Cast Iron Gets Specific

Cast Iron Systems took its first steps into more application-specific markets for its
integration hardware with the announcement of a version of the company’s integration appliance has been designed specifically for Salesforce.com users.

The decision to target fast-growing salesforce.com, the leading
proponent
of the Software-as-a-Service (SaaS) movement, fits well with
Cast Iron’s new pricing model.

The company’s
hardware
typically sells for more than $100,000, but it’s offering the
salesforce.com unit on a lease basis, starting at $3,000 per month or higher, depending on the configuration. Cast Iron said it plans to expand to other specific application areas as well.

“We like the subscription model and Salesforce customers are used to
paying by the drip,” Simon Peel, vice president of marketing at Cast Iron, told internetnews.com.
“Our advantage has always been that the knowledge is in the box. For
Salesforce customers there’s no coding or a complicated set of tools, just
simple point-and-click menus to get at their back end system, whether
that’s Oracle, SAP or Lawson. We also let them synchronize that data in
either direction in and out of Salesforce.”

In addition to those just mentioned, Cast Iron supports other major
enterprise applications and endpoints including JD Edwards, PeopleSoft,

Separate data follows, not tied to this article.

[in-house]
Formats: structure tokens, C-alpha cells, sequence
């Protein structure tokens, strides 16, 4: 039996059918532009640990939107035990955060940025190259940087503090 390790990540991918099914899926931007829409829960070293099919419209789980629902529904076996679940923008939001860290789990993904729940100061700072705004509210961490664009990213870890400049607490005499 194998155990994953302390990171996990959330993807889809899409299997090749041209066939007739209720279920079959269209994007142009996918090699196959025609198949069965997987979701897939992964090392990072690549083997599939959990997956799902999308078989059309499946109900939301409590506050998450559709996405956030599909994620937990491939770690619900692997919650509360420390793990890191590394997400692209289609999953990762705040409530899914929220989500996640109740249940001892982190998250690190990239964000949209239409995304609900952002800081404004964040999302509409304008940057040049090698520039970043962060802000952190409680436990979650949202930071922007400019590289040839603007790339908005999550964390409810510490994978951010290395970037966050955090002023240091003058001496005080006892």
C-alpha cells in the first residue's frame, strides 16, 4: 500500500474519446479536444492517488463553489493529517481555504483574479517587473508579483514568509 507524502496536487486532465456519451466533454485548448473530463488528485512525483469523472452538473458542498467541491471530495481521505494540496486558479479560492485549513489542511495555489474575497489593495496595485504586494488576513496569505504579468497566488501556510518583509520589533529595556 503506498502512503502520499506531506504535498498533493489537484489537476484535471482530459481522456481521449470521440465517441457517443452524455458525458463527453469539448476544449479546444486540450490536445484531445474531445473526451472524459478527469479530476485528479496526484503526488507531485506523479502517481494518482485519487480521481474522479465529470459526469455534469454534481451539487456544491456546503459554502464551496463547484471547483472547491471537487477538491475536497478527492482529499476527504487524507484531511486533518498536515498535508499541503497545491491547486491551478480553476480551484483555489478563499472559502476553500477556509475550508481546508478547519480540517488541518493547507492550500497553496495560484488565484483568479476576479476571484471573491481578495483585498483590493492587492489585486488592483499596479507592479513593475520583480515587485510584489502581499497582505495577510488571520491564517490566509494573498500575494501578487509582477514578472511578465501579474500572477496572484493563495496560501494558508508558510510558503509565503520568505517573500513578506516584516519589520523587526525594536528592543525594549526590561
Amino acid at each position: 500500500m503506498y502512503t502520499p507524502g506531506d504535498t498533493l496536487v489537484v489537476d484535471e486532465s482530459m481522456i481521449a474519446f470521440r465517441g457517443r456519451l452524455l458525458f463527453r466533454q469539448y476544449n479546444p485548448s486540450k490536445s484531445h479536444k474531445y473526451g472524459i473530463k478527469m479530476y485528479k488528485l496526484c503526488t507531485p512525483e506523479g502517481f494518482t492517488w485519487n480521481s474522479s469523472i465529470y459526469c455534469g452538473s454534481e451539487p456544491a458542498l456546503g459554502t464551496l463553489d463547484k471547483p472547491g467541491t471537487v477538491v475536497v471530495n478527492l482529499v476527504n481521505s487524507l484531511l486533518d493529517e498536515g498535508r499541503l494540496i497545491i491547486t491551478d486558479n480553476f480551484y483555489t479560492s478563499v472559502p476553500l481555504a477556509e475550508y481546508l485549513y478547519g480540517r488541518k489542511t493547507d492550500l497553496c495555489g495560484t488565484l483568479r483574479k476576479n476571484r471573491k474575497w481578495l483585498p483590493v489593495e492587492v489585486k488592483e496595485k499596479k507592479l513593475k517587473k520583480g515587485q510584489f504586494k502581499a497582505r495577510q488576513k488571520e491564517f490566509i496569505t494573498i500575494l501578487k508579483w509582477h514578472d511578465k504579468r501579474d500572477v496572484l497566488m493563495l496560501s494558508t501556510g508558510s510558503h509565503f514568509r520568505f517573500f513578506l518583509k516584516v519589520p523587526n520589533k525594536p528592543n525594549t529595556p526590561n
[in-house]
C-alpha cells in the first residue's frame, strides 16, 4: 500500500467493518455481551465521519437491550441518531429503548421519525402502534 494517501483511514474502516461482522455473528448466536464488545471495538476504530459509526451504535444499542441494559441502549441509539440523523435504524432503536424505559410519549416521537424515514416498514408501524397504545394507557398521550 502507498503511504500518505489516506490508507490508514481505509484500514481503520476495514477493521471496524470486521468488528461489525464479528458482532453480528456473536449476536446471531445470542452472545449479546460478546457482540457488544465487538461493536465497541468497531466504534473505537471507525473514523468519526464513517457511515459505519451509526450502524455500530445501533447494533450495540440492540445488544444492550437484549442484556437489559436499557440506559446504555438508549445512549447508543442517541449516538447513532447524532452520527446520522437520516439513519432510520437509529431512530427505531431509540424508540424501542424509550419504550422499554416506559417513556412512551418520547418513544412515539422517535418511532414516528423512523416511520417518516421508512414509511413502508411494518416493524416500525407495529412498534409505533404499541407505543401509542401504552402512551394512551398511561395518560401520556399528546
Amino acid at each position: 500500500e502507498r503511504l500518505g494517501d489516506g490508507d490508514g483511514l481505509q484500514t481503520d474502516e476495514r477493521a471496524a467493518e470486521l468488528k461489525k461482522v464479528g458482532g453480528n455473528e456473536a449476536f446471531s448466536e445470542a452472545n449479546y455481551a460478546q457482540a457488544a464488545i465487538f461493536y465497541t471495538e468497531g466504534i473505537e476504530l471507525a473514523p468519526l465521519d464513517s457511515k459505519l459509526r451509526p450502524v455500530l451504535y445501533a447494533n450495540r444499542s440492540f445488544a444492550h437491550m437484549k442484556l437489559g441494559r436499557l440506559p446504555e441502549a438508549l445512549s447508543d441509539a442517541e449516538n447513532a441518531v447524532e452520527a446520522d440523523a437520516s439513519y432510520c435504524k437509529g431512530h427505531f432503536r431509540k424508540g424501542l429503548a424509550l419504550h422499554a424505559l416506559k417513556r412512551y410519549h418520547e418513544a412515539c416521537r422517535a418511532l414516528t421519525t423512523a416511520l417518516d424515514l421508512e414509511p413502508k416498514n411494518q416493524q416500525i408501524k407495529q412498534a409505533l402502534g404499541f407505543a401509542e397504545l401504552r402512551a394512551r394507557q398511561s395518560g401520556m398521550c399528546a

Sybase, MS-SQL Server, Informix, DB2, flat-files (FTP/HTTP), XML and Web
services.

All three of Cast Iron’s appliances, the iA2500-SF, iA3000-SF and
iA3000HA-SF, are available as AppExchange-certified appliances
(distinguished by the “SF” designation). AppExchange is a marketplace of
on-demand applications built for Salesforce.com and run by the company.
salesforce.com supported Cast Iron in the development of the iA3000-SF and
has deployed the product for its own IT integration initiatives.

“Application and data integration are essential if companies are to take
full advantage of the on-demand Business Web,” said Cindy Warner, senior VP
of global integration services, salesforce.com. “Our partnership with Cast
Iron Systems ensures companies complete these integrations in a matter of
days without writing code and begin reaping the rewards of an on-demand
enterprise faster than ever before.”

Cast Iron is also adding another wrinkle with the salesforce.com release;
free implementation.

“We make this outrageous claim that you can integrate to Oracle and
others in less than a week, so we thought we ought to be able to prove it on
our dime,” said Peel. “Our guys will come to your facility, ask what data
you want to move, what rules you want to implement and we’ll walk you
through the point-and-click implementation.”

Frank Kenney, research director at Gartner, said integration appliances
like Cast Iron’s are less expensive than full-blown integration suites and
have other advantages.

“Appliances are able to support very high throughput and are often
neutral with respect to operating system, middleware and application
server,” said Kenney.

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